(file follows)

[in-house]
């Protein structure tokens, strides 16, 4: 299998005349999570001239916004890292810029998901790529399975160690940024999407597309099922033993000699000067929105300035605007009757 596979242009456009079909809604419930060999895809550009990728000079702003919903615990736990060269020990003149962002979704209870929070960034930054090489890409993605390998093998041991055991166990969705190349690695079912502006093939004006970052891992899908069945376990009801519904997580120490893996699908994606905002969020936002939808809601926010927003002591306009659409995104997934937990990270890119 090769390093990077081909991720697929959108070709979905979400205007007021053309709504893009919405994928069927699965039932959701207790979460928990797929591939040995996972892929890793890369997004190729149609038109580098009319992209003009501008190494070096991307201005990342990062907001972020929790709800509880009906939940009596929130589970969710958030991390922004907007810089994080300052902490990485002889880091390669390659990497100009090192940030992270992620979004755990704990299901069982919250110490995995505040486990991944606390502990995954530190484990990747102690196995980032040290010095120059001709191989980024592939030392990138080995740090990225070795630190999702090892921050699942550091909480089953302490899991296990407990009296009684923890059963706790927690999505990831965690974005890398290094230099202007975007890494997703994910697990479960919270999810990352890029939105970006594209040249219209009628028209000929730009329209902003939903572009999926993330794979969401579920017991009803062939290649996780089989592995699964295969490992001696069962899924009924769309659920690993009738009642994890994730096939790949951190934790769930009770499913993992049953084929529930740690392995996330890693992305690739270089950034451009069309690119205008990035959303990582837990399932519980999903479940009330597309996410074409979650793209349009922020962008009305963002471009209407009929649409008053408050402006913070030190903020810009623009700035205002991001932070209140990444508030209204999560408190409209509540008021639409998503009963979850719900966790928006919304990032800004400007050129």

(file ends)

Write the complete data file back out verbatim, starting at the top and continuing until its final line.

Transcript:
[in-house]
């Protein structure tokens, strides 16, 4: 299998005349999570001239916004890292810029998901790529399975160690940024999407597309099922033993000699000067929105300035605007009757 596979242009456009079909809604419930060999895809550009990728000079702003919903615990736990060269020990003149962002979704209870929070960034930054090489890409993605390998093998041991055991166990969705190349690695079912502006093939004006970052891992899908069945376990009801519904997580120490893996699908994606905002969020936002939808809601926010927003002591306009659409995104997934937990990270890119 090769390093990077081909991720697929959108070709979905979400205007007021053309709504893009919405994928069927699965039932959701207790979460928990797929591939040995996972892929890793890369997004190729149609038109580098009319992209003009501008190494070096991307201005990342990062907001972020929790709800509880009906939940009596929130589970969710958030991390922004907007810089994080300052902490990485002889880091390669390659990497100009090192940030992270992620979004755990704990299901069982919250110490995995505040486990991944606390502990995954530190484990990747102690196995980032040290010095120059001709191989980024592939030392990138080995740090990225070795630190999702090892921050699942550091909480089953302490899991296990407990009296009684923890059963706790927690999505990831965690974005890398290094230099202007975007890494997703994910697990479960919270999810990352890029939105970006594209040249219209009628028209000929730009329209902003939903572009999926993330794979969401579920017991009803062939290649996780089989592995699964295969490992001696069962899924009924769309659920690993009738009642994890994730096939790949951190934790769930009770499913993992049953084929529930740690392995996330890693992305690739270089950034451009069309690119205008990035959303990582837990399932519980999903479940009330597309996410074409979650793209349009922020962008009305963002471009209407009929649409008053408050402006913070030190903020810009623009700035205002991001932070209140990444508030209204999560408190409209509540008021639409998503009963979850719900966790928006919304990032800004400007050129």